Every room tells a story in a glamorous home on the outskirts of Versailles, where history reigns.
Guillaume Féau has a passion for classical French architecture. After all, it’s in his blood. His father was an interior designer who worked for Stéphane Boudin when his legendary French firm, Maison Jansen, was enlisted by Jacqueline Kennedy to restore the public rooms in the White House. “Right after that,” Féau says, “my grandfather bought my father the company where I am working now.” Today, Féau & Cie provides the crème de la crème of the design world—including Robert Couturier, Peter Marino, and Michael Smith—with the most beautiful antique and reproduction 18th- and 19th-century wood paneling and fireplaces money can buy.
As a child, Féau would go to the Féau & Cie warehouse and spend hours exploring the packed storerooms of vintage panels, just as his children do today. “Many areas then weren’t even lit; it was a little scary,” he says. When Féau bought the business from his father, in 1999, he opted out of working as an interior designer as his father had. Instead, he decided to work for them.
The 20,000-square-foot showroom is located in the center of Paris, near the Arc de Triomphe. “It is a considerable mess, which is really nice,” says Couturier, describing the space. “It looks like all the remnants of a bombed-out castle have been thrown together in one back room. You have panels upon panels upon panels. It is overwhelming if you don’t know what you are looking at—it looks like a pile of wood. But if you know what you are looking at, you know you’re looking at something quite remarkable and poetic.”
The workshops are buzzing with more than 100 artisans, most of whom are dedicated to woodworking. Their labors can be seen in restoration projects in the Louvre and Versailles. The one Féau cites as his all-time favorite was the redo of Villa La Fiorentina in St.-Jean-Cap-Ferrat, on the Côte d’Azur, in 2003. “There was an unlimited budget,” Féau says. “I was free to propose what I wanted to do. The late Alberto Pinto said that it is the most beautiful house in the world.” Current work includes the interiors of a private 350,000-square-foot residence in Moscow and the reconstruction of rooms in Paris’s Hôtel Lambert damaged during a fire in 2013, for the current owner, the emir of Qatar. Féau is also working with Karl Lagerfeld on the design of the five-room Royal Suite in the Hôtel de Crillon, overlooking the Place de la Concorde.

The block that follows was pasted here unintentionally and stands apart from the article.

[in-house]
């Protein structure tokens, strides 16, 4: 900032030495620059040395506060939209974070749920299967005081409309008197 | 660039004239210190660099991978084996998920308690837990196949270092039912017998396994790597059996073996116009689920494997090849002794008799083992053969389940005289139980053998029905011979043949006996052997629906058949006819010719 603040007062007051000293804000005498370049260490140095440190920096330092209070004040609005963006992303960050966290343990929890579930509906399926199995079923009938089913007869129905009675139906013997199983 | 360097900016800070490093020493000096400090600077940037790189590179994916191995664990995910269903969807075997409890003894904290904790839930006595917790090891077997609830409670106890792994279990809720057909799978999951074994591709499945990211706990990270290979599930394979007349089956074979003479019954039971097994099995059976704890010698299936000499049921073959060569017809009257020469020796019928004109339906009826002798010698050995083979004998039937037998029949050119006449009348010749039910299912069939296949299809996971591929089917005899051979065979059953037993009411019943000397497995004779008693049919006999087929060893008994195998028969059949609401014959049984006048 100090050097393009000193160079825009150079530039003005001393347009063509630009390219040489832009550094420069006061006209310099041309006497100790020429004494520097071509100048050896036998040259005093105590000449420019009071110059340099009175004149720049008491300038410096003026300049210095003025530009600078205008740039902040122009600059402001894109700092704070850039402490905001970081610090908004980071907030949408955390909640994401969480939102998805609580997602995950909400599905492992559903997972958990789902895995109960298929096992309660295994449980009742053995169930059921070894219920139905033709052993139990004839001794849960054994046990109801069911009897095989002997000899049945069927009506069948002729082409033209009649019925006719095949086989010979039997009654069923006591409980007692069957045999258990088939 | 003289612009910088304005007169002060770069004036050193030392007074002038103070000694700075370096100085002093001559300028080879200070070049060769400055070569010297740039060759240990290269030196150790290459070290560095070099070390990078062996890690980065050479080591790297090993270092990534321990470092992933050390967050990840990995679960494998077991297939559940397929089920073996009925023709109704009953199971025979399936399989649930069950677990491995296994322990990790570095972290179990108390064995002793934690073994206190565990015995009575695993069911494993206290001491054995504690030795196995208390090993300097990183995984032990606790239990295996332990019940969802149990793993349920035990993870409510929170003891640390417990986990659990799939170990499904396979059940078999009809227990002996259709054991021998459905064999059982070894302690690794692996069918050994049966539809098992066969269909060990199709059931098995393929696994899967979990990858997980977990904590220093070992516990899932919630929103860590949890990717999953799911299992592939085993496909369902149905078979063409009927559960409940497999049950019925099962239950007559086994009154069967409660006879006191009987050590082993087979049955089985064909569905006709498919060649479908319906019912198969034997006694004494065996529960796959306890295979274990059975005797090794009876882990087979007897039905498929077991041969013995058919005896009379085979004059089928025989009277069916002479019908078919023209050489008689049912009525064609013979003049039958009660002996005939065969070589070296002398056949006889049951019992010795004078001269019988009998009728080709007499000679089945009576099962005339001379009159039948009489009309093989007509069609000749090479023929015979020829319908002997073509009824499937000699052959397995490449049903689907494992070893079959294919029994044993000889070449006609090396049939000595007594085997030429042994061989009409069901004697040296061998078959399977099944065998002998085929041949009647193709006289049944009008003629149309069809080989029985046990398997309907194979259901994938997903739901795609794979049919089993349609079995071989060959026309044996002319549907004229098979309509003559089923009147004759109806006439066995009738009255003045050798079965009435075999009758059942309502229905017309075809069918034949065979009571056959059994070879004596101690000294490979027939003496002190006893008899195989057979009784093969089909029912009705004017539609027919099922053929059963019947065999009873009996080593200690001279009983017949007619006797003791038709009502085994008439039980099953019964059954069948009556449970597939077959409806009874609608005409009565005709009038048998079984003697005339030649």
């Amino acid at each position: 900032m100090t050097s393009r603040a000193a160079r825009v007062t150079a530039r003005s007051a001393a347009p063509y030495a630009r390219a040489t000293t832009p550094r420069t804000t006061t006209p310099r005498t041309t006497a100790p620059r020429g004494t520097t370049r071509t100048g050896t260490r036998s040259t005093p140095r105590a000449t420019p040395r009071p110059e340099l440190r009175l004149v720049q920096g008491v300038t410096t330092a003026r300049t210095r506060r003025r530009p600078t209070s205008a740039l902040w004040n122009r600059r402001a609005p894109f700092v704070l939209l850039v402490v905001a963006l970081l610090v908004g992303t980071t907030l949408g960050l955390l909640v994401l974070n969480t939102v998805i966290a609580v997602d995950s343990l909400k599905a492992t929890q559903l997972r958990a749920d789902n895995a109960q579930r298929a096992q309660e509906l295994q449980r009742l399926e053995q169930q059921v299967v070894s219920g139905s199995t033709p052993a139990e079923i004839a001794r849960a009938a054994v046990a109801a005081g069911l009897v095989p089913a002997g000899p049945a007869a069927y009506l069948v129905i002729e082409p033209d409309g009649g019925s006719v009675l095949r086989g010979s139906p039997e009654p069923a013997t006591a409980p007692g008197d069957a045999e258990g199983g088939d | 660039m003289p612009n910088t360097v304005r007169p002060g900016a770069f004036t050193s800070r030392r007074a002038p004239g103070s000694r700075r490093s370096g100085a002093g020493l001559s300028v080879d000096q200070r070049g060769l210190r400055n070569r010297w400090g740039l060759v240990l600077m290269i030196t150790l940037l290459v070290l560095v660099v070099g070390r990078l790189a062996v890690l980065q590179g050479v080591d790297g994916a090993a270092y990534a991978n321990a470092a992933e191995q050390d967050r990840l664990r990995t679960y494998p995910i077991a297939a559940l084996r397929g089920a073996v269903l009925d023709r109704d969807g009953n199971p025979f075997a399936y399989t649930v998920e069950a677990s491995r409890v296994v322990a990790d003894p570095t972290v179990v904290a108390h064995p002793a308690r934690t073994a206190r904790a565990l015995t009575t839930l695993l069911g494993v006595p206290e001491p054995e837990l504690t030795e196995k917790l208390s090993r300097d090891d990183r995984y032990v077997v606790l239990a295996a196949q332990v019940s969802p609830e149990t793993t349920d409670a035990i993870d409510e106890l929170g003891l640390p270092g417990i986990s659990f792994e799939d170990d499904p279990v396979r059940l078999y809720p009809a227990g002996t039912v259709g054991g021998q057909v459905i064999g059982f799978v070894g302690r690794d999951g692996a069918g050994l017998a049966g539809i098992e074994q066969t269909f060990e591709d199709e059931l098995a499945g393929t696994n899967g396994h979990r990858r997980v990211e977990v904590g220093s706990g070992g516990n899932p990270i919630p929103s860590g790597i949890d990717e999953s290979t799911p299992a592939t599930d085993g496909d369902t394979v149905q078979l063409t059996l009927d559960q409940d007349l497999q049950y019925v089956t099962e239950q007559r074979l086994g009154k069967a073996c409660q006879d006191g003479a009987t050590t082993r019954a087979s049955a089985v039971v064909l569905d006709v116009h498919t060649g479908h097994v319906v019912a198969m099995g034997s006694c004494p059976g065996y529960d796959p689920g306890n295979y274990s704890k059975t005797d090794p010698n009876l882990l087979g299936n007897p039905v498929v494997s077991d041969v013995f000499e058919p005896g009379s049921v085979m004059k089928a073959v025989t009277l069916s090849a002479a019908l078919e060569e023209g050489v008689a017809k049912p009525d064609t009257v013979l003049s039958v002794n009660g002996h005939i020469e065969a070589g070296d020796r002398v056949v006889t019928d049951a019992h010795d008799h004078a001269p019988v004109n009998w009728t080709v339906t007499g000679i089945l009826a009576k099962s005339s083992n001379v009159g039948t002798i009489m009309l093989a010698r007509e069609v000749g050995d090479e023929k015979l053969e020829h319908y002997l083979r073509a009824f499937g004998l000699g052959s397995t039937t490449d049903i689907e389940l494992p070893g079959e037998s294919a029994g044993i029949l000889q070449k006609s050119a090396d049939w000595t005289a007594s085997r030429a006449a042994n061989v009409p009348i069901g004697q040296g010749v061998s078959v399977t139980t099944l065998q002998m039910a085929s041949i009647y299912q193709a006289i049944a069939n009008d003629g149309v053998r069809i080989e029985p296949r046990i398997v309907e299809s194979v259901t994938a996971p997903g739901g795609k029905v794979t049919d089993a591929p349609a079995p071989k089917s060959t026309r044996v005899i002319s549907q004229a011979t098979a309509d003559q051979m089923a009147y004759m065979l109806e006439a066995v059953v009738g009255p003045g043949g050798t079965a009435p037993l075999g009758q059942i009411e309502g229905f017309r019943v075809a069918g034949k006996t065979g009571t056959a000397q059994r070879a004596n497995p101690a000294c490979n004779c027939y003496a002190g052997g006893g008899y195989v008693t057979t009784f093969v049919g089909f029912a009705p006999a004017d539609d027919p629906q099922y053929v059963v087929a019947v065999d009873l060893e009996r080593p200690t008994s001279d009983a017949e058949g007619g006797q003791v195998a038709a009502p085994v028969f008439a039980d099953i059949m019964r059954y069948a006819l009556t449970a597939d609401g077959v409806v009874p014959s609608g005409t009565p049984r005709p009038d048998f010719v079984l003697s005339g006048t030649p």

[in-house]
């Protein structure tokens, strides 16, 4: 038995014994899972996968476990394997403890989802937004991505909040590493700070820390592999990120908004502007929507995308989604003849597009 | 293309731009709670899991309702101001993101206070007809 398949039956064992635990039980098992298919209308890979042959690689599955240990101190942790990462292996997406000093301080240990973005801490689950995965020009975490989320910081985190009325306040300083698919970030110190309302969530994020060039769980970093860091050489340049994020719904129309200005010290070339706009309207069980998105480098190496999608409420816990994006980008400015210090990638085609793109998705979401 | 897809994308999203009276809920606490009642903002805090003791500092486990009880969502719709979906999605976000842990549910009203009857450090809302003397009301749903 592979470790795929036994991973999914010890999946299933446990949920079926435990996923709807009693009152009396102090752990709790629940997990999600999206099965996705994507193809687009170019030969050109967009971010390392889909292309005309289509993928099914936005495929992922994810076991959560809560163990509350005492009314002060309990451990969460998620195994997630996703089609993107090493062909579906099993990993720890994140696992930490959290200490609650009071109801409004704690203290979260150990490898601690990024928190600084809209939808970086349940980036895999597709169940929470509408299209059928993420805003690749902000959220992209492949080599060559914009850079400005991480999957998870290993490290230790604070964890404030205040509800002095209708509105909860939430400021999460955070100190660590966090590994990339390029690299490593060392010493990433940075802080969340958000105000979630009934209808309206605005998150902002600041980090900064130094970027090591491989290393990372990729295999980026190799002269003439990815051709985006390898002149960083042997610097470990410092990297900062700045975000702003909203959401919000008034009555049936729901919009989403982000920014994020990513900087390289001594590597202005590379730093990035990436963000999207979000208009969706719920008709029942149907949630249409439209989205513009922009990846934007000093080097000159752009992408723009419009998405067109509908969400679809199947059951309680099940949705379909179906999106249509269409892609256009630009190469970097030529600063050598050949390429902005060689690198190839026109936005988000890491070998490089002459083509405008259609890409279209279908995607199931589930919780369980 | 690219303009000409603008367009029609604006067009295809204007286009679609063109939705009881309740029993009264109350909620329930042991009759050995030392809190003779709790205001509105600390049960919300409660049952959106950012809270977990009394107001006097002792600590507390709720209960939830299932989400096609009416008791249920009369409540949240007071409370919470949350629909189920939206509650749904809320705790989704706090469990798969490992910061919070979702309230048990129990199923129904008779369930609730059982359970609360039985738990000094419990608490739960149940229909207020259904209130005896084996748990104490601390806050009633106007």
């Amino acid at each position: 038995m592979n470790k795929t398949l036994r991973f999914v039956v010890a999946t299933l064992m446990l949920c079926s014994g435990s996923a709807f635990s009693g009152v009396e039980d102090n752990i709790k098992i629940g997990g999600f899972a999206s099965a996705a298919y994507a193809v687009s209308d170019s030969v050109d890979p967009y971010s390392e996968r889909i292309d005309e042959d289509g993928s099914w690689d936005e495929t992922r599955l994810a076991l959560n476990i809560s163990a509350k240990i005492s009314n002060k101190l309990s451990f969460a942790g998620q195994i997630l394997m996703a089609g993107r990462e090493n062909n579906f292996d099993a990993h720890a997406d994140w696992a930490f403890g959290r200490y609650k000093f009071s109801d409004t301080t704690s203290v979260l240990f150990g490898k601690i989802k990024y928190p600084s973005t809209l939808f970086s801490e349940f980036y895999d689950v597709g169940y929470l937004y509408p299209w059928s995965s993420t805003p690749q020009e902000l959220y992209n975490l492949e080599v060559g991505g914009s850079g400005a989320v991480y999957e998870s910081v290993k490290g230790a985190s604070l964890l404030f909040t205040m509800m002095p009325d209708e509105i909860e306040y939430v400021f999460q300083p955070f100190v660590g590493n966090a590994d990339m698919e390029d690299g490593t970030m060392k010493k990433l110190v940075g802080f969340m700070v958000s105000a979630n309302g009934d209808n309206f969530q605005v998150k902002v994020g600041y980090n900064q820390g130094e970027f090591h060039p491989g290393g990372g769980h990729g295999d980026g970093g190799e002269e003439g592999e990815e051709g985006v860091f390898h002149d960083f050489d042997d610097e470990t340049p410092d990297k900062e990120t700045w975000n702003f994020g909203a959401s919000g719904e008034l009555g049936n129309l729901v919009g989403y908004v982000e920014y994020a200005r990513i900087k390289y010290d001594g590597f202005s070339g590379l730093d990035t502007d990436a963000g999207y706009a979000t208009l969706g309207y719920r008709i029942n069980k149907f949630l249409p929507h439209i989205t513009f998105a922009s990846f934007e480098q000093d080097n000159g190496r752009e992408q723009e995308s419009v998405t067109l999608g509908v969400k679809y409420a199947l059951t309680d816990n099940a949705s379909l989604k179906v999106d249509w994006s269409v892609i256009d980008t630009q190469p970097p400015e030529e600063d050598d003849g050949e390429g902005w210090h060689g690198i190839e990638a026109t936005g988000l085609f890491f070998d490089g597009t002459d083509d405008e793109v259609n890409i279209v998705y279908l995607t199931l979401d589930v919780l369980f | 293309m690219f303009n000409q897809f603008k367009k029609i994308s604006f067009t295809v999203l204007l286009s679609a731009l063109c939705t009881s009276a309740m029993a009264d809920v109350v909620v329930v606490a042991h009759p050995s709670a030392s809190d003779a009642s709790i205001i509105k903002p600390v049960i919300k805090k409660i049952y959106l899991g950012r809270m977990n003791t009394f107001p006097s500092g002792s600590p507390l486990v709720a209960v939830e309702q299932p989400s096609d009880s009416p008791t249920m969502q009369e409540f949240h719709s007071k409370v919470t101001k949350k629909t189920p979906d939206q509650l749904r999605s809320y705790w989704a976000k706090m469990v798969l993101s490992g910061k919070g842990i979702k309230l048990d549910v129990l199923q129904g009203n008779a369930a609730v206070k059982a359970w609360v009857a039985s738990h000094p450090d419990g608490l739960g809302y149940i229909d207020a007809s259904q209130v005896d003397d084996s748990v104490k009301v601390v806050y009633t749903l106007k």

But what happens when you become your own client, having purchased a family home in need of a serious aesthetic makeover, as Féau did in 2003? “The house belonged to a TV star,” Féau says. “It was very”—he pauses to find the right word—“kitsch. It was tough for me to live there in the beginning because I did not have the money to do the work, and it was difficult to digest for a couple of years before starting what I wanted to do.”
Guillaume’s wife, Delphine, gives a more detailed description of what they found when they moved in: “The house was colorful, to say the least. Pink walls, yellow walls, very round shapes; the radiators throughout the ground floor had plaster coverings resembling igloos. The kitchen was charming, but in a very cottage-like manner.” One can’t really imagine an 18th-century aesthete waking up to this. “The house,” she continues, “was, and is, very big, and as a young couple, we had to swallow and rest a little before commencing any decor.” Their four children ranged in age from newborn to four years old when they moved in. “Guillaume didn’t want to just re-paint the rooms but rather change the floors, move walls, and basically gut the ground floor, which we did, slowly.”